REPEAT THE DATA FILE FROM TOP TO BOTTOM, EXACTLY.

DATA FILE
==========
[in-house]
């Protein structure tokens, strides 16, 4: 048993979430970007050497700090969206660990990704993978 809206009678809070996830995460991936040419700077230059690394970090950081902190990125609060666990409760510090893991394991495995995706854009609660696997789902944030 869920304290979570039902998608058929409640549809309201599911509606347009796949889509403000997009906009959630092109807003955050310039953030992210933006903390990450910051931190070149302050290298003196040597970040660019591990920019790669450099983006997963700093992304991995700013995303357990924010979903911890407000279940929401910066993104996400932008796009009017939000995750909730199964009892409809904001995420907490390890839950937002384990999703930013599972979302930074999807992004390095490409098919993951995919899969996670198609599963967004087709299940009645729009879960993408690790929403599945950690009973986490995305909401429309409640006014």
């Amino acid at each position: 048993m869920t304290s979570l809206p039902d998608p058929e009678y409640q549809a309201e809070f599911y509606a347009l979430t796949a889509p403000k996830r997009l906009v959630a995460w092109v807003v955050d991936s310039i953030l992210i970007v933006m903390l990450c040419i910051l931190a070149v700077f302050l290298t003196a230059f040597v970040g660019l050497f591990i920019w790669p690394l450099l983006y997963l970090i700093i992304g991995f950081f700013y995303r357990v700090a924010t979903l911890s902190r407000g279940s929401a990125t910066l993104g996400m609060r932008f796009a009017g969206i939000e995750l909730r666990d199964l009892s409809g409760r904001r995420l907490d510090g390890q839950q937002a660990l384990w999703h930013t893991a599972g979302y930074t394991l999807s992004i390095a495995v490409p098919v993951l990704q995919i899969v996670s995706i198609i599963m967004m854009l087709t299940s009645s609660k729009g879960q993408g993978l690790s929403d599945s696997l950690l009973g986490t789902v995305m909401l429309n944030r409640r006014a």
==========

[in-house]
């Protein structure tokens, strides 16, 4: 048993979430970007050497700090969206660990990704993978 809206009678809070996830995460991936040419700077230059690394970090950081902190990125609060666990409760510090893991394991495995995706854009609660696997789902944030 869920304290979570039902998608058929409640549809309201599911509606347009796949889509403000997009906009959630092109807003955050310039953030992210933006903390990450910051931190070149302050290298003196040597970040660019591990920019790669450099983006997963700093992304991995700013995303357990924010979903911890407000279940929401910066993104996400932008796009009017939000995750909730199964009892409809904001995420907490390890839950937002384990999703930013599972979302930074999807992004390095490409098919993951995919899969996670198609599963967004087709299940009645729009879960993408690790929403599945950690009973986490995305909401429309409640006014």
């Amino acid at each position: 048993m869920t304290s979570l809206p039902d998608p058929e009678y409640q549809a309201e809070f599911y509606a347009l979430t796949a889509p403000k996830r997009l906009v959630a995460w092109v807003v955050d991936s310039i953030l992210i970007v933006m903390l990450c040419i910051l931190a070149v700077f302050l290298t003196a230059f040597v970040g660019l050497f591990i920019w790669p690394l450099l983006y997963l970090i700093i992304g991995f950081f700013y995303r357990v700090a924010t979903l911890s902190r407000g279940s929401a990125t910066l993104g996400m609060r932008f796009a009017g969206i939000e995750l909730r666990d199964l009892s409809g409760r904001r995420l907490d510090g390890q839950q937002a660990l384990w999703h930013t893991a599972g979302y930074t394991l999807s992004i390095a495995v490409p098919v993951l990704q995919i899969v996670s995706i198609i599963m967004m854009l087709t299940s009645s609660k729009g879960q993408g993978l690790s929403d599945s696997l950690l009973g986490t789902v995305m909401l429309n944030r409640r006014a």